My only complaint is that it could have been longer. For example, Foley discusses Smith's division of labor quite a bit, but forgets to include Smith's claim that without government intervention to provide education, division of labor could also render human beings "as stupid and ignorant as it possible for a human creature to become". The discussion of Schumpeter and Veblen are painfully short and leave one wanting more.
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17 of 19 people found the following review helpful By Michael Emmett Brady on July 1, 2007
Format: Hardcover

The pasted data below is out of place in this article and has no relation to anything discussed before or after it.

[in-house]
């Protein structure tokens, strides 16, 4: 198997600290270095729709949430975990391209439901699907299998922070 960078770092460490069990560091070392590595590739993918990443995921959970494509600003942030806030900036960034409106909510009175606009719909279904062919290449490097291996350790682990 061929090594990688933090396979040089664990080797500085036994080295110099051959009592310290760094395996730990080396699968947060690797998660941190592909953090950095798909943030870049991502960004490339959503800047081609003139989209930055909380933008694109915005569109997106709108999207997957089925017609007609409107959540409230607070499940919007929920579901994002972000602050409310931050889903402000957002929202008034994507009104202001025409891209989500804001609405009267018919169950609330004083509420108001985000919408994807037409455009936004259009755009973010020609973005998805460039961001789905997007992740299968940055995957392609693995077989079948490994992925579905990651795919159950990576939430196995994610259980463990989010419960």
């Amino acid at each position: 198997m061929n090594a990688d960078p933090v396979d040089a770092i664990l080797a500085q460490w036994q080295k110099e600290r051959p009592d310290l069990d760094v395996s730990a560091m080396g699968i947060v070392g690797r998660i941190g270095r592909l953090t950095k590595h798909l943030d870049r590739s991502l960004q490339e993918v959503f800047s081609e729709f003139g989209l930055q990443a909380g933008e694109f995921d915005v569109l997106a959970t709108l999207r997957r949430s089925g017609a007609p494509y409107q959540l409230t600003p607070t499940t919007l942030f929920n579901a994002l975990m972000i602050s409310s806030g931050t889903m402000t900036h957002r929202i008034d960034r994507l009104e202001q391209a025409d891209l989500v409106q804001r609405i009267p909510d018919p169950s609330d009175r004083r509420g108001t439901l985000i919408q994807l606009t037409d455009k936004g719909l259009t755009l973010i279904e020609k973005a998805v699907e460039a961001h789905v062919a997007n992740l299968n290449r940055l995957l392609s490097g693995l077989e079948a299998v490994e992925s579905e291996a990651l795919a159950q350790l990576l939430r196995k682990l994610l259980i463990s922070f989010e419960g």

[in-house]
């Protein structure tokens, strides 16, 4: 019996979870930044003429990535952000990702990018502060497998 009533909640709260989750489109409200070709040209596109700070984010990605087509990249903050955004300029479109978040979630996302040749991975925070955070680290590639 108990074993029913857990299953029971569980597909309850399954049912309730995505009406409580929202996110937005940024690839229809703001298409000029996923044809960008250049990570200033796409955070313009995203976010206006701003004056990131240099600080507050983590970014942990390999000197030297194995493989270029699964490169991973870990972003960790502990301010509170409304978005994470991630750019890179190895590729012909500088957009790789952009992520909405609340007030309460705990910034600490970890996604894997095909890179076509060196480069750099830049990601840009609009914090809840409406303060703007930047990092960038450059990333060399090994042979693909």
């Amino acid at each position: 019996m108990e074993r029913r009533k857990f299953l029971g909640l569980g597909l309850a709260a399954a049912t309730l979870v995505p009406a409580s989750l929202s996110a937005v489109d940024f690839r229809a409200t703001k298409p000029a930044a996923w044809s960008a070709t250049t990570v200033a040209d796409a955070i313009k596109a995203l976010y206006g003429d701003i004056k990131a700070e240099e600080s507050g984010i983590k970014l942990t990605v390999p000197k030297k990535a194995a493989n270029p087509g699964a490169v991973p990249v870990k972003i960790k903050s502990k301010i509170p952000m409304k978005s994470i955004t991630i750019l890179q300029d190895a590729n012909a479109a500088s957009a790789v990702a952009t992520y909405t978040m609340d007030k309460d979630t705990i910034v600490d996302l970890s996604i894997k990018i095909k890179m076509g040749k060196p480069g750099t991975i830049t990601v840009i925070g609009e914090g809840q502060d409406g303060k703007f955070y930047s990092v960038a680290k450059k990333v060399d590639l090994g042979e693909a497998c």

Foley is correct that "Modern" economic theory(Monetarism,Rational Expectations,Real Business Cycle theory,New Classical Economics, Efficient Market Hypothesis,etc.),which is based on the false claim that all markets can be modeled either as being normally distributed, or " as if " they were normally distributed,assumes stability and a natural self adjusting,self correcting invisible hand mechanism that,operating through the process of labor specialization,division of labor,extension of the market,and economic growth, transforms private greed into a social optimum.These theories model the economy as if it were inherently stable and subject only to exogenous shocks.They assume away the inherent ,internal,endogenous shocks created internally by both technical(capital goods) and financial innovation ,as well as the speculative shocks caused by speculators leveraging their bets with huge infusions of bank loans leading to the inevitable bubble and collapse.